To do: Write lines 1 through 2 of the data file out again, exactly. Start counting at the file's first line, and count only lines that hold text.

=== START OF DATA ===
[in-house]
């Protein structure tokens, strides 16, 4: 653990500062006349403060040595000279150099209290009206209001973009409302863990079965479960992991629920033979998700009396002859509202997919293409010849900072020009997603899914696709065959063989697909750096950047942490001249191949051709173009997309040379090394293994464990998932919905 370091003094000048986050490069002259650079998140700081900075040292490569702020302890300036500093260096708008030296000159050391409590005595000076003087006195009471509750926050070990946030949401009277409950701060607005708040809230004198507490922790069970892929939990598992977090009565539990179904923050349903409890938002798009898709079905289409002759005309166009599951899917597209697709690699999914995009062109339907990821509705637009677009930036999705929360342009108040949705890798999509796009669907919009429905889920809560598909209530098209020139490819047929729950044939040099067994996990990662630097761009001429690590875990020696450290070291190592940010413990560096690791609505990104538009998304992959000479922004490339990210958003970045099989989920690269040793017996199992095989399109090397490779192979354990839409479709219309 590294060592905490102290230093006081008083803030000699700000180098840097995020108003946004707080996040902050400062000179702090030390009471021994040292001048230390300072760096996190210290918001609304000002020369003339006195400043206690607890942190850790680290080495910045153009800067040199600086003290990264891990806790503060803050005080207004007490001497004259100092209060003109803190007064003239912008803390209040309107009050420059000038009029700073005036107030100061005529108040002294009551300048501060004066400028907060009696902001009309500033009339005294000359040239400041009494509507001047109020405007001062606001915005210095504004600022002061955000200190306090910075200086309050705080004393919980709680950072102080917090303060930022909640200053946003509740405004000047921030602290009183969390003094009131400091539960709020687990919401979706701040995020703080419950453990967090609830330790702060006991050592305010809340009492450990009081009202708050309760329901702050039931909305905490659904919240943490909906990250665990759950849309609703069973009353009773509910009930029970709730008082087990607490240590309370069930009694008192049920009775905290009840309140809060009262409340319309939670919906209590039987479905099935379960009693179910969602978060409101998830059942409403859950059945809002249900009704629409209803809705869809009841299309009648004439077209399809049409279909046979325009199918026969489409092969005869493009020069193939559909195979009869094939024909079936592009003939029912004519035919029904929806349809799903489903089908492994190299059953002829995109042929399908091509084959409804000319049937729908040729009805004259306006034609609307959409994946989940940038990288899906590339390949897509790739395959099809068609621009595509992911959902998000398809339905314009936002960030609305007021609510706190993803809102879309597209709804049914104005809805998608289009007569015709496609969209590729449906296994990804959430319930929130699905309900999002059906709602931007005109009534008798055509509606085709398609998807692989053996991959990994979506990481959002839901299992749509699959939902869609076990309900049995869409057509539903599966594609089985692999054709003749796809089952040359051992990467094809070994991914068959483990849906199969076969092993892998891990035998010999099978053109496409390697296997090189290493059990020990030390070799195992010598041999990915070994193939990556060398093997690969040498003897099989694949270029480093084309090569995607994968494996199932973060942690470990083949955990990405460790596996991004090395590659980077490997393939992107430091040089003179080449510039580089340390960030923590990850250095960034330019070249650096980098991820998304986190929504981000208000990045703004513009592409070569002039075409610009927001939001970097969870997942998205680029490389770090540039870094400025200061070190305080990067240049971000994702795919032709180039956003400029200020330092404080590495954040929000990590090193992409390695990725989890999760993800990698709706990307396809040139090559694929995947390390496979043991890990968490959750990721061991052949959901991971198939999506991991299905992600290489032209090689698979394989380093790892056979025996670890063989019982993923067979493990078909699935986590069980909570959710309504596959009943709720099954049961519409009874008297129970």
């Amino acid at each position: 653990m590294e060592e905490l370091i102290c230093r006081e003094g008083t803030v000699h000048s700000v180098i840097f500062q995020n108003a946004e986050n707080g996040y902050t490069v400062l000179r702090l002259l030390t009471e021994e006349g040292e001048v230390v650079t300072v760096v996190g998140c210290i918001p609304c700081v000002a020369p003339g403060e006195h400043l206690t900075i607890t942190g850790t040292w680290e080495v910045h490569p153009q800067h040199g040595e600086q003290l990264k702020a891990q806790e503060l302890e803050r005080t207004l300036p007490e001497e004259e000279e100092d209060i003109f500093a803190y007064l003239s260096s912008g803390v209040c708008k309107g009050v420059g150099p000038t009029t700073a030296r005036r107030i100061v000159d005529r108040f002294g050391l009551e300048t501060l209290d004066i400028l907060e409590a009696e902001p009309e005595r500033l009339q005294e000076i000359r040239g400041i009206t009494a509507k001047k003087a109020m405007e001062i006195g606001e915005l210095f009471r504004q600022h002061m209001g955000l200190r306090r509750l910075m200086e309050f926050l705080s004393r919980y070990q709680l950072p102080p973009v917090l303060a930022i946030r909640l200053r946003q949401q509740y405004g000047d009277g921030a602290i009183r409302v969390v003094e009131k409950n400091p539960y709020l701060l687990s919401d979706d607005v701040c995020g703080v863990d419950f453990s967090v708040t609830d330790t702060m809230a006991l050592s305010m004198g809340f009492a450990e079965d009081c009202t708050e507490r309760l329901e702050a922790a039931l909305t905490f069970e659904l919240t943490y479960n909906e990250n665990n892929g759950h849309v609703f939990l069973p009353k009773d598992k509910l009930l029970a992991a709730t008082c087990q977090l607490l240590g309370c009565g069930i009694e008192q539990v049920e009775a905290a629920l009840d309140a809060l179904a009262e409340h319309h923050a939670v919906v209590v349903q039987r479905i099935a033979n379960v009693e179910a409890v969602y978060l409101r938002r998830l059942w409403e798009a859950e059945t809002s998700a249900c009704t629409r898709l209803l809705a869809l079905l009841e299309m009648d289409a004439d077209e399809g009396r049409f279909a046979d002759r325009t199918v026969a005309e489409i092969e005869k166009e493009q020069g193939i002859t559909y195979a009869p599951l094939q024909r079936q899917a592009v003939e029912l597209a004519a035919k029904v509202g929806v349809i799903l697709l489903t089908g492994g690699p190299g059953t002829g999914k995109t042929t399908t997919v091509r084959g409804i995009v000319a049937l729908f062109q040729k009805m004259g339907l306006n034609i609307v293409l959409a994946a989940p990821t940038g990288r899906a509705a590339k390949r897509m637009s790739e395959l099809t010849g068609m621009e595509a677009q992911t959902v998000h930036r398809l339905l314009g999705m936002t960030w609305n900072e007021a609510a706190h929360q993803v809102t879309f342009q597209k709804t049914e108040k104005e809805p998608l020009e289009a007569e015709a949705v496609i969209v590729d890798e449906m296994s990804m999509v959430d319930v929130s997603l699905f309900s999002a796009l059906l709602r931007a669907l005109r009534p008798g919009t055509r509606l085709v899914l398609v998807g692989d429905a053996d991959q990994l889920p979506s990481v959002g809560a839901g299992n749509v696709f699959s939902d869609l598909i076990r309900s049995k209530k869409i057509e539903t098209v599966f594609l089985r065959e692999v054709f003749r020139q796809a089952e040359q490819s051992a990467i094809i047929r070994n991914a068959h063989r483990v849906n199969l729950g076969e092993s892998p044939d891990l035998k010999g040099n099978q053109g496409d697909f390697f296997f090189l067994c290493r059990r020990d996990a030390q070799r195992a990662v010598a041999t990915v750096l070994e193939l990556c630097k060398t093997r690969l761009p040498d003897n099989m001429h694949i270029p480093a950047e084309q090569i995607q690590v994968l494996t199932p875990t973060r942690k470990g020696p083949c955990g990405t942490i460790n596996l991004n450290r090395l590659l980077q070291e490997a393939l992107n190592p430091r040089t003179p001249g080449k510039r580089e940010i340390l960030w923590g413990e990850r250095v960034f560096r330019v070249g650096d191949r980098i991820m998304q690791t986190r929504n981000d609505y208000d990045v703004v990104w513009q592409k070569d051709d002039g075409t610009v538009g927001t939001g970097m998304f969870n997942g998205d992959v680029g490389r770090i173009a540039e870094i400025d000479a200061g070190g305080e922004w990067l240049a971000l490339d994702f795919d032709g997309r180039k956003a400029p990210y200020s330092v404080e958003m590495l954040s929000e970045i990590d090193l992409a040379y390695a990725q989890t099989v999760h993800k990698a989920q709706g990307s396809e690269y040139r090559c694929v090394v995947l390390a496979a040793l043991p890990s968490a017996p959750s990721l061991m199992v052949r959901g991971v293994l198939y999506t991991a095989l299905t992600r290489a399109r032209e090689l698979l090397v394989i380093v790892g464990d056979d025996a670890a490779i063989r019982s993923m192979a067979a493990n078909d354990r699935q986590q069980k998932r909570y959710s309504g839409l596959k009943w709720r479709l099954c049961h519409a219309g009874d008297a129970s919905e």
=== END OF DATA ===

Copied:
[in-house]
């Protein structure tokens, strides 16, 4: 653990500062006349403060040595000279150099209290009206209001973009409302863990079965479960992991629920033979998700009396002859509202997919293409010849900072020009997603899914696709065959063989697909750096950047942490001249191949051709173009997309040379090394293994464990998932919905 370091003094000048986050490069002259650079998140700081900075040292490569702020302890300036500093260096708008030296000159050391409590005595000076003087006195009471509750926050070990946030949401009277409950701060607005708040809230004198507490922790069970892929939990598992977090009565539990179904923050349903409890938002798009898709079905289409002759005309166009599951899917597209697709690699999914995009062109339907990821509705637009677009930036999705929360342009108040949705890798999509796009669907919009429905889920809560598909209530098209020139490819047929729950044939040099067994996990990662630097761009001429690590875990020696450290070291190592940010413990560096690791609505990104538009998304992959000479922004490339990210958003970045099989989920690269040793017996199992095989399109090397490779192979354990839409479709219309 590294060592905490102290230093006081008083803030000699700000180098840097995020108003946004707080996040902050400062000179702090030390009471021994040292001048230390300072760096996190210290918001609304000002020369003339006195400043206690607890942190850790680290080495910045153009800067040199600086003290990264891990806790503060803050005080207004007490001497004259100092209060003109803190007064003239912008803390209040309107009050420059000038009029700073005036107030100061005529108040002294009551300048501060004066400028907060009696902001009309500033009339005294000359040239400041009494509507001047109020405007001062606001915005210095504004600022002061955000200190306090910075200086309050705080004393919980709680950072102080917090303060930022909640200053946003509740405004000047921030602290009183969390003094009131400091539960709020687990919401979706701040995020703080419950453990967090609830330790702060006991050592305010809340009492450990009081009202708050309760329901702050039931909305905490659904919240943490909906990250665990759950849309609703069973009353009773509910009930029970709730008082087990607490240590309370069930009694008192049920009775905290009840309140809060009262409340319309939670919906209590039987479905099935379960009693179910969602978060409101998830059942409403859950059945809002249900009704629409209803809705869809009841299309009648004439077209399809049409279909046979325009199918026969489409092969005869493009020069193939559909195979009869094939024909079936592009003939029912004519035919029904929806349809799903489903089908492994190299059953002829995109042929399908091509084959409804000319049937729908040729009805004259306006034609609307959409994946989940940038990288899906590339390949897509790739395959099809068609621009595509992911959902998000398809339905314009936002960030609305007021609510706190993803809102879309597209709804049914104005809805998608289009007569015709496609969209590729449906296994990804959430319930929130699905309900999002059906709602931007005109009534008798055509509606085709398609998807692989053996991959990994979506990481959002839901299992749509699959939902869609076990309900049995869409057509539903599966594609089985692999054709003749796809089952040359051992990467094809070994991914068959483990849906199969076969092993892998891990035998010999099978053109496409390697296997090189290493059990020990030390070799195992010598041999990915070994193939990556060398093997690969040498003897099989694949270029480093084309090569995607994968494996199932973060942690470990083949955990990405460790596996991004090395590659980077490997393939992107430091040089003179080449510039580089340390960030923590990850250095960034330019070249650096980098991820998304986190929504981000208000990045703004513009592409070569002039075409610009927001939001970097969870997942998205680029490389770090540039870094400025200061070190305080990067240049971000994702795919032709180039956003400029200020330092404080590495954040929000990590090193992409390695990725989890999760993800990698709706990307396809040139090559694929995947390390496979043991890990968490959750990721061991052949959901991971198939999506991991299905992600290489032209090689698979394989380093790892056979025996670890063989019982993923067979493990078909699935986590069980909570959710309504596959009943709720099954049961519409009874008297129970």